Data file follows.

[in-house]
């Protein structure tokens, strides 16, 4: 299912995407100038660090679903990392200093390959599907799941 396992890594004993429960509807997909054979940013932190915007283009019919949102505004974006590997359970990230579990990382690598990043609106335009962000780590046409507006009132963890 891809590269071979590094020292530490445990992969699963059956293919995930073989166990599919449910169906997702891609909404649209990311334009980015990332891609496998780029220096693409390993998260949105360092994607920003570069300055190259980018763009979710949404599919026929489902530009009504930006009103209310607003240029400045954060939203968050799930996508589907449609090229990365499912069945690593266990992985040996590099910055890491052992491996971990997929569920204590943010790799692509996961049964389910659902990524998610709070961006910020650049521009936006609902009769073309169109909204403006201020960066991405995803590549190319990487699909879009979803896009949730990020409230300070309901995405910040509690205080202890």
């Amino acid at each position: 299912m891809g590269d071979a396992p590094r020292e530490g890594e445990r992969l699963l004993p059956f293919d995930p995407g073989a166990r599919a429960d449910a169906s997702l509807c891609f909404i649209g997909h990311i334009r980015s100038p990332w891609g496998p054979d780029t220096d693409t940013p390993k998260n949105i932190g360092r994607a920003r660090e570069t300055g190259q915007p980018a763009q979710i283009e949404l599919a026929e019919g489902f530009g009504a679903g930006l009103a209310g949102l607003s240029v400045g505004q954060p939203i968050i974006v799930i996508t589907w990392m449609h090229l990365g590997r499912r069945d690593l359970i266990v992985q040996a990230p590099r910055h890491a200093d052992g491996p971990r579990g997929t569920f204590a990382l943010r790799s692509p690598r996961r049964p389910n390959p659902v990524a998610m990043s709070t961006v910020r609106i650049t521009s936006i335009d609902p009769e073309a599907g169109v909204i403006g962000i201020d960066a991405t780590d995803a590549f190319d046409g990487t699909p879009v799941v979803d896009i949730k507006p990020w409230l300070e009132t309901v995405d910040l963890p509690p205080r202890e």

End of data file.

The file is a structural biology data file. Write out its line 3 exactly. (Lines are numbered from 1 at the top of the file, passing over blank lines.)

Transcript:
């Amino acid at each position: 299912m891809g590269d071979a396992p590094r020292e530490g890594e445990r992969l699963l004993p059956f293919d995930p995407g073989a166990r599919a429960d449910a169906s997702l509807c891609f909404i649209g997909h990311i334009r980015s100038p990332w891609g496998p054979d780029t220096d693409t940013p390993k998260n949105i932190g360092r994607a920003r660090e570069t300055g190259q915007p980018a763009q979710i283009e949404l599919a026929e019919g489902f530009g009504a679903g930006l009103a209310g949102l607003s240029v400045g505004q954060p939203i968050i974006v799930i996508t589907w990392m449609h090229l990365g590997r499912r069945d690593l359970i266990v992985q040996a990230p590099r910055h890491a200093d052992g491996p971990r579990g997929t569920f204590a990382l943010r790799s692509p690598r996961r049964p389910n390959p659902v990524a998610m990043s709070t961006v910020r609106i650049t521009s936006i335009d609902p009769e073309a599907g169109v909204i403006g962000i201020d960066a991405t780590d995803a590549f190319d046409g990487t699909p879009v799941v979803d896009i949730k507006p990020w409230l300070e009132t309901v995405d910040l963890p509690p205080r202890e």